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    The simple answer is that finance is hard. This article does a great job explaining why though.

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      I’d put it somewhat differently. Machine learning, in finance, works. It just doesn’t work well enough, compared to explicit trading strategies, to be profitable enough to justify the risks, in most cases.

      If you try to attack image recognition with feature engineering and logistic regression, you’re going to have worse results than if you use a convolutional neural network (which comes with helpful biases in terms of what features it values). With millions of input dimensions, all related to each other in hard-to-define ways (e.g., edges, contrasts) you need something “better” than standard statistical modeling. On its own, the fact that pixel (173, 29) is #d43759 doesn’t mean anything, and that’s why you need the CNN.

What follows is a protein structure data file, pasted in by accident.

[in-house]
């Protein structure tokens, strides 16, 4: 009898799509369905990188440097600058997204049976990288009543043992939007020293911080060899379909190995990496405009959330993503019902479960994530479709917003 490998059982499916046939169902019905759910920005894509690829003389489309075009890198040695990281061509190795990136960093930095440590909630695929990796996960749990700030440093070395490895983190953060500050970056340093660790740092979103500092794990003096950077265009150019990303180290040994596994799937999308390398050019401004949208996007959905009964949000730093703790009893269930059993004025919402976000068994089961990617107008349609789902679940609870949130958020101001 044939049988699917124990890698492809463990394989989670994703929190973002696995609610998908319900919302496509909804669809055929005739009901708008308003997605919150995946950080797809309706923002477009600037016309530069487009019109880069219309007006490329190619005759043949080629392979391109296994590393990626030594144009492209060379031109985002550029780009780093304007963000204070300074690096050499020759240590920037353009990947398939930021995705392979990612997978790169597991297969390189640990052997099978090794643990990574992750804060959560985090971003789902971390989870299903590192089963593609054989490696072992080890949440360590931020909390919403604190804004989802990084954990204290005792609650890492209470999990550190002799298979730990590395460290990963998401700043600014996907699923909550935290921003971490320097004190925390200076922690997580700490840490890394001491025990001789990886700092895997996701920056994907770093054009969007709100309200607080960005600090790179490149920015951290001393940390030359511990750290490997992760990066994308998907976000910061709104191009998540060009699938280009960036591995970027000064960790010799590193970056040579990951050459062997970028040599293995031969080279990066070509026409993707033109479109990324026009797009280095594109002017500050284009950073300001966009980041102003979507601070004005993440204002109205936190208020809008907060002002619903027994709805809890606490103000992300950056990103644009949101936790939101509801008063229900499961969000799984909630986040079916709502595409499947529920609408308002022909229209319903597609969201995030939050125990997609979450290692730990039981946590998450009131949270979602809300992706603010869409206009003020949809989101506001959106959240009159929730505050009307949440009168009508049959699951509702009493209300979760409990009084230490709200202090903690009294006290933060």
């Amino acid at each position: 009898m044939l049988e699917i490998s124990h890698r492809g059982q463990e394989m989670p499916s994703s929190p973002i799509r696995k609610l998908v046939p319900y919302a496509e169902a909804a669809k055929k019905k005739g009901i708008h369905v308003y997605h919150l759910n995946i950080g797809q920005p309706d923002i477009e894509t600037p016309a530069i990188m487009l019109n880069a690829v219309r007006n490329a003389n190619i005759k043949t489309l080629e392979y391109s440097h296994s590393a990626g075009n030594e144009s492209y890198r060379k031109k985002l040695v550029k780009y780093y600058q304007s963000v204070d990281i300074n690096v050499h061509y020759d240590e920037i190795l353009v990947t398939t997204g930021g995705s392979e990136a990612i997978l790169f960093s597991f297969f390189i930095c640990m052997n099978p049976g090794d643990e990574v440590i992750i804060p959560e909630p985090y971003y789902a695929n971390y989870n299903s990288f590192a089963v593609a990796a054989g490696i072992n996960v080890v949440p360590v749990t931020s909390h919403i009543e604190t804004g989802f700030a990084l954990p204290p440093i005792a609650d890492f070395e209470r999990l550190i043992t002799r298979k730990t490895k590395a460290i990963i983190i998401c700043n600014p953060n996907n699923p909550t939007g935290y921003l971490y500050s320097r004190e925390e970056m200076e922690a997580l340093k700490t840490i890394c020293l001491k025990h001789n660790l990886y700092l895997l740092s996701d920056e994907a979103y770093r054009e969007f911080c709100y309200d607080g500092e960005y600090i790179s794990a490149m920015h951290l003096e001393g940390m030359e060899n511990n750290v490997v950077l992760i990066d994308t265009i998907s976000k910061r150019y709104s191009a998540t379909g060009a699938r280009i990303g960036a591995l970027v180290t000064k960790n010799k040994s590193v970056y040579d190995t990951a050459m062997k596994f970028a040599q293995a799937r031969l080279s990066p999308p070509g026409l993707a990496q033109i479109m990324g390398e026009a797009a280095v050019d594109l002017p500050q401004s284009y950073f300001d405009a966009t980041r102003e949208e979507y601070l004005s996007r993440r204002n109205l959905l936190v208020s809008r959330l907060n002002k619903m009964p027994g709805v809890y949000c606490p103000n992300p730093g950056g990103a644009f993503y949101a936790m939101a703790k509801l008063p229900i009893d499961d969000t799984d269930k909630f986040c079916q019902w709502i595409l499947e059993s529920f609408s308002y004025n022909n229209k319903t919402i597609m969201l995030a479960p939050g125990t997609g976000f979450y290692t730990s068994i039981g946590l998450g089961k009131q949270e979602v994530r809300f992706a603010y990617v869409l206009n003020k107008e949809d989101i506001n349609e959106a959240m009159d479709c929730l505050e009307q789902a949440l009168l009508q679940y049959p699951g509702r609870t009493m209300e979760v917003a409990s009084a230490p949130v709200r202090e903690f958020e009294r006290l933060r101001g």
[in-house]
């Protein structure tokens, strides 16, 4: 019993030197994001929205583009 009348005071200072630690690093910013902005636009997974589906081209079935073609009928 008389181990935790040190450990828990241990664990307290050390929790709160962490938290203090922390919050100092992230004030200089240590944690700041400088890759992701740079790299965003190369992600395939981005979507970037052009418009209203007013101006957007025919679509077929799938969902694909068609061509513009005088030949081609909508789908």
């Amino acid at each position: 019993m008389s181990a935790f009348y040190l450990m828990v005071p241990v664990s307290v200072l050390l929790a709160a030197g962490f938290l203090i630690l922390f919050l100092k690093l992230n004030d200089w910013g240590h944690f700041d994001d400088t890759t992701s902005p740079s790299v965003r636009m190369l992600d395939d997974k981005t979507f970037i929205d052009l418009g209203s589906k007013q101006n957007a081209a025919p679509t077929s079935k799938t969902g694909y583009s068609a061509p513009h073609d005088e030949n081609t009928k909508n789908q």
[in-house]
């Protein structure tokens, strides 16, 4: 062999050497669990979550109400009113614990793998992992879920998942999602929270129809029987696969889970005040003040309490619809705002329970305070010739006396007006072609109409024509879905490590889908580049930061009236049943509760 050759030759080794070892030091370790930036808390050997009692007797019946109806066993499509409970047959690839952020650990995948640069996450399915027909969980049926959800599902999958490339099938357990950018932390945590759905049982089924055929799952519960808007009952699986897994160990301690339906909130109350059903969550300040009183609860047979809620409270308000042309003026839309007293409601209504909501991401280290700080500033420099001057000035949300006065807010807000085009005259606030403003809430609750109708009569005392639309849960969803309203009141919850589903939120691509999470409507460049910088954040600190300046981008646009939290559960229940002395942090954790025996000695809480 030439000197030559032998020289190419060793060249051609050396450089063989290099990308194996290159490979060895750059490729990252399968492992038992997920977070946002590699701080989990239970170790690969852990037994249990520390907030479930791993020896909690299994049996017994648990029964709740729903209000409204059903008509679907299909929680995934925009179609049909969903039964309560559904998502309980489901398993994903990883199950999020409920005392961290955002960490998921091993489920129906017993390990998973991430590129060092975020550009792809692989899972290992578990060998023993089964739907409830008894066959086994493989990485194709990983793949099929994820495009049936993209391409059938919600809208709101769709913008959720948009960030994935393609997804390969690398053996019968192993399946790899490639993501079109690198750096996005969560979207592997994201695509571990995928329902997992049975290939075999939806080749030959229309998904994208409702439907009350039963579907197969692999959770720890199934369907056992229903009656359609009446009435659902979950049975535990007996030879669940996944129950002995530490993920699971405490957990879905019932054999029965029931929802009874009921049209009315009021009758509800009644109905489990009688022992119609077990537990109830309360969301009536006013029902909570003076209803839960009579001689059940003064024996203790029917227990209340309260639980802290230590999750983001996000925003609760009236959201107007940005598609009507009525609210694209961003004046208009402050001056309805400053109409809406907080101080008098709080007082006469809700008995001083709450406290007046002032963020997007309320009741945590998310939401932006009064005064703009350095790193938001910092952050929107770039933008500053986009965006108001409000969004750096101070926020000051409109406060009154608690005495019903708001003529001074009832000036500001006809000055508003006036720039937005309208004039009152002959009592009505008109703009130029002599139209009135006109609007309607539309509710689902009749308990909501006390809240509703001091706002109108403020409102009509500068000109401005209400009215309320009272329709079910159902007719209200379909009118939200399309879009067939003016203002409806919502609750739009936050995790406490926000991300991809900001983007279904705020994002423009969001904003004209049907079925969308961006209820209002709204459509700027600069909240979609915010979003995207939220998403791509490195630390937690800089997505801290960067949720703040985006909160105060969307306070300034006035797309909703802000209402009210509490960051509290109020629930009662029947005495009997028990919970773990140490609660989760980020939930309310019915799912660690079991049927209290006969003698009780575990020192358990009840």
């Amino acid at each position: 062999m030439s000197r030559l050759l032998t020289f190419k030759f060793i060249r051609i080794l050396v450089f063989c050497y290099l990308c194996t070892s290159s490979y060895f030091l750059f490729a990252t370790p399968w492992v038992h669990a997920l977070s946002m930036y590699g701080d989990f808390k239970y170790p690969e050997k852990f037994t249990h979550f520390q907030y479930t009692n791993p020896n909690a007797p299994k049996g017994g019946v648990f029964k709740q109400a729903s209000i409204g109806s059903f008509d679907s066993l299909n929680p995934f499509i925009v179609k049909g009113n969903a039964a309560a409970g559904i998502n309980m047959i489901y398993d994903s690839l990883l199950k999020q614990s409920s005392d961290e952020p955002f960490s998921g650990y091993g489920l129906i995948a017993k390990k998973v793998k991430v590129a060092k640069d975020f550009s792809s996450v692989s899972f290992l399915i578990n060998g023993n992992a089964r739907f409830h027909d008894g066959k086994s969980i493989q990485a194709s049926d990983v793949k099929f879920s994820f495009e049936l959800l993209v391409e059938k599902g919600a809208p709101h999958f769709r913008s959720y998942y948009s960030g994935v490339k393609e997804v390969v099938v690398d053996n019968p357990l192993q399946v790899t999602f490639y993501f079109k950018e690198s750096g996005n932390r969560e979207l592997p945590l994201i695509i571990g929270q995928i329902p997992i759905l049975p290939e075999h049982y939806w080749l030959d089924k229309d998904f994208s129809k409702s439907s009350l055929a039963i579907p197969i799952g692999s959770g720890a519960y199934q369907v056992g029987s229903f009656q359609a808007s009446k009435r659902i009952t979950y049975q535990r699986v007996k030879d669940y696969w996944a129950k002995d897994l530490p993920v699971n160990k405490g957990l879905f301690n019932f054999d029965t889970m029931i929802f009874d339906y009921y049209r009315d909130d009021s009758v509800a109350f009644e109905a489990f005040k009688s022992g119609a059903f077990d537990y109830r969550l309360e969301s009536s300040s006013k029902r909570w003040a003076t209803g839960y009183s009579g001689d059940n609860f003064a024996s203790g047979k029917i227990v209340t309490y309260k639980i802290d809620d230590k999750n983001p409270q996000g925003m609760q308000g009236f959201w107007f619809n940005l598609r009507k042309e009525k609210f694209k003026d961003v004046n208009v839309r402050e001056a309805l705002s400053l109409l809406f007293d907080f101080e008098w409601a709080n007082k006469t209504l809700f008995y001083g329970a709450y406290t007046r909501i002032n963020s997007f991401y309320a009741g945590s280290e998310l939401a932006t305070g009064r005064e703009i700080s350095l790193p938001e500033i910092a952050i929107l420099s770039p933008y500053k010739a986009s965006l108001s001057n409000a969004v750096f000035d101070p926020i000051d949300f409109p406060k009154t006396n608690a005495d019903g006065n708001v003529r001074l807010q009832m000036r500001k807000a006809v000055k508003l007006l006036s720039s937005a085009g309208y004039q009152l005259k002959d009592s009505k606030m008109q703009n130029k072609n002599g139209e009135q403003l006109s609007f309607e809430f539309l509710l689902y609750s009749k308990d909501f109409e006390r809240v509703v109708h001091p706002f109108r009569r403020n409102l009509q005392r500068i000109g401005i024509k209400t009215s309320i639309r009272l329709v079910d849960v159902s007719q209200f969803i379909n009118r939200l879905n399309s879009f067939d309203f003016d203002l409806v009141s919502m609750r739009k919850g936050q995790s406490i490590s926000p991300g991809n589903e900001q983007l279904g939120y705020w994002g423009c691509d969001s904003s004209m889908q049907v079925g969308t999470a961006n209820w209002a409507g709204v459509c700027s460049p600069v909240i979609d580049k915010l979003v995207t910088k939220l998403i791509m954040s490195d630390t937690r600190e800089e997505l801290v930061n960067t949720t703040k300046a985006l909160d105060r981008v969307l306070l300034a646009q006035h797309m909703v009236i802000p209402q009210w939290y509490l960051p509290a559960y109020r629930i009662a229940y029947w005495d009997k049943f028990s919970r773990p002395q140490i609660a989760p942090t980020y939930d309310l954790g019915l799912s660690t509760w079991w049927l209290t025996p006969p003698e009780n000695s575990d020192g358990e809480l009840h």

In finance, it’s relatively common that a gradient-boosting algorithm or neural net does better than standard techniques, but it rarely does enough better to justify the increased complexity and (in HFT) runtime. Often the difference is between 0.793 and 0.791 AUC– possibly statistically significant (if you have enough data) but not practically significant.